“There’s nothing sexy about Jim Gaffigan,” he says, sweat dotting his brow. “I’m not young. I don’t have a full head of hair. I’m out of shape. I don’t talk about having dinner with Kanye.”

Fortunately for him, he is funny. Just ask the more than 300,000 people in 15 countries who’ve paid an average of $56 to see his latest routine. For the 53-year-old father of five, it’s been a grueling schedule: more than 75 cities in the past year, including whistle-stops like Letterkenny, a northern community of 20,000 that was once lauded as the Republic’s “tidiest town.”

READ MORE | Trevor Noah Is Laughing All The Way To The Bank

They may not offer much sizzle, but places like this are the lifeblood of Gaffigan’s business. He has raked in $30 million this year, putting him at No. 3 on Forbes’ list of the highest-earning stand-up comedians. Half of that was earned by putting “butts in seats.”

The rest comes from spreading his punch lines far and wide. And in this business, if those jokes are funny enough—and your reach wide enough—you can fill a lot of seats with a lot of butts. With the right distribution deal, those jokes can deliver exponential returns. But that’s where it gets a bit tricky.

“In the entertainment industry, every house is made of ice and it’s melting,” Gaffigan says. “So you’d better be building a new house.”  

Gaffigan’s been building. In 2016, he agreed to partner with Netflix, the industry’s dominant force and home to original specials from all but one of the comedians on Forbes’ ranking. Last year he cut loose from the kingmaker and placed a bigger bet on himself, pairing up with Comedy Dynamics, an independent producer, to release his next special everywhere but Netflix. 

Gaffigan will star in the first original stand-up special on Amazon, which is going after the streaming giant with a push into comedy. Quality Time goes live today, and it can be shopped on the open streaming market when its exclusive run with Amazon Prime Video is up in two years. And that market is only expanding.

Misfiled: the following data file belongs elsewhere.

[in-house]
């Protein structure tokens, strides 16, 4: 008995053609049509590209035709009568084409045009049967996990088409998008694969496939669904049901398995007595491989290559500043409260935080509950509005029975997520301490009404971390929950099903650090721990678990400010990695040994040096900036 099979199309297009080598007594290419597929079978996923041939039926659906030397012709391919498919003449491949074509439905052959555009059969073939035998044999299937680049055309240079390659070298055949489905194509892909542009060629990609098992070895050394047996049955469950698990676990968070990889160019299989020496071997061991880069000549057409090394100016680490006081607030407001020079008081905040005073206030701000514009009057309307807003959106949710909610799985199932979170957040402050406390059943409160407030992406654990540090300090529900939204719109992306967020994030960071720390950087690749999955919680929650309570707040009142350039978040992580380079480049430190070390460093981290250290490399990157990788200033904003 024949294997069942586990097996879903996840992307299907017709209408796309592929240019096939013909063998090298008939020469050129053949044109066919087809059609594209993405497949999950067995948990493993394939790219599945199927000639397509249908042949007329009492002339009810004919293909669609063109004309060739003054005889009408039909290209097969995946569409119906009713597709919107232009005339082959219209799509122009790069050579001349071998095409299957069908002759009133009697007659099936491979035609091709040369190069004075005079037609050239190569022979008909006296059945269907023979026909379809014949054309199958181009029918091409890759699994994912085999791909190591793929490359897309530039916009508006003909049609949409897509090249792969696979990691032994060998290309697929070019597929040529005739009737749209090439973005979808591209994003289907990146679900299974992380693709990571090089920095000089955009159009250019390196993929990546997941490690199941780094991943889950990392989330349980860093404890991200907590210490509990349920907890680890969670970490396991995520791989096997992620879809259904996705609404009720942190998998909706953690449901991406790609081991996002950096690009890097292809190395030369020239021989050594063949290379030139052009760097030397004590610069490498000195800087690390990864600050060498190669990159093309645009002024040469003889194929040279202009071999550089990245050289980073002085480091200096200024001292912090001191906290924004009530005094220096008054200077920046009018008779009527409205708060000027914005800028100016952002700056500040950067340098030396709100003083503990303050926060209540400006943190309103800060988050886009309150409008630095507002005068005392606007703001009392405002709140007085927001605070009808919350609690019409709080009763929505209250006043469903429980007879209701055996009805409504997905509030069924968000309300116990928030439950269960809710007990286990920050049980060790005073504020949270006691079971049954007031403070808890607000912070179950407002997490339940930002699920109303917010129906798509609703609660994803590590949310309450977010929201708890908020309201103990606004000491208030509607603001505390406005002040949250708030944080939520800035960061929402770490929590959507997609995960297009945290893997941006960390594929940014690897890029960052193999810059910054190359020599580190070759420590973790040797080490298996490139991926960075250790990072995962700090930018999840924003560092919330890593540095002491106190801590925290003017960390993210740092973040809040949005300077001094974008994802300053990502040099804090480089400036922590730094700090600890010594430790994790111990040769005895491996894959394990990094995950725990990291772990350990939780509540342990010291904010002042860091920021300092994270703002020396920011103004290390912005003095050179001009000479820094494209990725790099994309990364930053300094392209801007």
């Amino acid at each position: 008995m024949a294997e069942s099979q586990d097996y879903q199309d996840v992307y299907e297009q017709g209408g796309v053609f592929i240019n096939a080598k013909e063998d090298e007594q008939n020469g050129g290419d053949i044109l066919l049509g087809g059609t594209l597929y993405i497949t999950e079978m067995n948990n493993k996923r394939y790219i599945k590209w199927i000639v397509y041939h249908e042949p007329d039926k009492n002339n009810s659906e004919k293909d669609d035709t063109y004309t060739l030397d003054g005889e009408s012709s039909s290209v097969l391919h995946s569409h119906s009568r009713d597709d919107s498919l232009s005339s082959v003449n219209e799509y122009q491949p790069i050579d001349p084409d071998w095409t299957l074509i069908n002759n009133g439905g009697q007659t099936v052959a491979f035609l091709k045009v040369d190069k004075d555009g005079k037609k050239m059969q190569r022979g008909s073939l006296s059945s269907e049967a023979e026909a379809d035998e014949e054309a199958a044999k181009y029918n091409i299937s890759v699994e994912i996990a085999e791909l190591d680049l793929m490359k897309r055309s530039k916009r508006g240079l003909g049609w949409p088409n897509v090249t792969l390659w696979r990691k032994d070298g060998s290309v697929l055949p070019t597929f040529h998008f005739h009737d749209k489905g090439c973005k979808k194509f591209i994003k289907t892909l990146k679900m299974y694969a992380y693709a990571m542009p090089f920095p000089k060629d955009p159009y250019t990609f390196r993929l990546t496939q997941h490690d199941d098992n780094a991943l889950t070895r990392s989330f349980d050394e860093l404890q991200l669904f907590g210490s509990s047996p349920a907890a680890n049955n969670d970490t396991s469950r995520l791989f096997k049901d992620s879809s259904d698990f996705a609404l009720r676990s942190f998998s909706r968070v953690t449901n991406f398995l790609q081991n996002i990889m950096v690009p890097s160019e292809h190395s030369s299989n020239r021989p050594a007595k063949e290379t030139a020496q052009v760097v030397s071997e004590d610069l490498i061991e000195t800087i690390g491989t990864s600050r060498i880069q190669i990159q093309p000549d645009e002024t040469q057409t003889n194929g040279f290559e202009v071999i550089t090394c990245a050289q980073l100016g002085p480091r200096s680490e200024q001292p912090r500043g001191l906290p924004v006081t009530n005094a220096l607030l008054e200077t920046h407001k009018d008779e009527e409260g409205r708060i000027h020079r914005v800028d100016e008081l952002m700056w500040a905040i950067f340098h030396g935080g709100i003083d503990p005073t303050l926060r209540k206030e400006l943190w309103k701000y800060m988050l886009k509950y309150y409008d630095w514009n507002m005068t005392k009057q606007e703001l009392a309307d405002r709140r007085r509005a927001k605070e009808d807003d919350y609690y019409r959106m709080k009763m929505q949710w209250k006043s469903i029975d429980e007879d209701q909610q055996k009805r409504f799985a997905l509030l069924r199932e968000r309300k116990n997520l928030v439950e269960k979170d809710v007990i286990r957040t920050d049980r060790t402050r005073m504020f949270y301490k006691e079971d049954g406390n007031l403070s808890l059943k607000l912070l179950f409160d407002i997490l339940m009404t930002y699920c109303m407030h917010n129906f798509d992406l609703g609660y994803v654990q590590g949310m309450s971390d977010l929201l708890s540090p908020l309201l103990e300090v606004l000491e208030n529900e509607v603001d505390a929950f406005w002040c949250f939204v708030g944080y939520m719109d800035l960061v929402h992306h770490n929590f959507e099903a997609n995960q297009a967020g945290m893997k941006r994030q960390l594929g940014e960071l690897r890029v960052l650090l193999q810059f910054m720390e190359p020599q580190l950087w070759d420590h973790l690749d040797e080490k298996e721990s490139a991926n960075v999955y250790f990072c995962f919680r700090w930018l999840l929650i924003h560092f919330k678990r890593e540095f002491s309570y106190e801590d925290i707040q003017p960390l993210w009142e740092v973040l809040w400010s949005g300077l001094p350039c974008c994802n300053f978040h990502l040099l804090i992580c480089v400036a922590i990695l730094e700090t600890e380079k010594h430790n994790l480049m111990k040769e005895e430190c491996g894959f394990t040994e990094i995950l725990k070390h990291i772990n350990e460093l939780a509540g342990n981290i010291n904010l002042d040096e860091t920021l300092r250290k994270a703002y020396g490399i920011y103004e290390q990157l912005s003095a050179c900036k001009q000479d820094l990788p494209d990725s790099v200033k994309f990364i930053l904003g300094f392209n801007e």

Gaffigan has learned a bit about home building in the entertainment industry. He cut his teeth on the club circuit in the early 1990s, when HBO was the primary destination for stand-up specials and Comedy Central was a fledgling cable network.

READ MORE | Executive Travel: Mpho Popps’ Ghana

In 2000, he landed what was then the holy grail of comedy success—a broadcast sitcom—which was the source of the fortunes the creators of Seinfeld and Roseanne minted once they had enough seasons on the air and could sell the series into syndication.

Gaffigan’s shot proved to be short-lived, but six years later he scored a second chance and headlined a Comedy Central special called Beyond the Pale. This time it paid dividends, landing him his first theater show a month later. The butts were now coming to the seats, and while his rise was live, in person, with microphone in hand, his breakout was digital.

At the time, YouTube was changing the rules of the game, providing comedians a global platform with unprecedented distribution. Then Twitter emerged, giving comedy bookers a real-time assessment of who was attracting audiences.

READ MORE | The World’s Highest-Paid Comedians Of 2018

Then came the debut of streaming on Netflix, which latched onto comedy as a cheap and effective way to lure subscribers, while some, notably the now disgraced Louis C.K., used streaming to control their own distribution, making their shows available for fans to purchase directly.

“It was a technological wave that crashed over the stand-up world,” says Wayne Federman, a comedian and professor of the history of stand-up at the University of Southern California. “And we’re still all trying to figure out what’s going on.”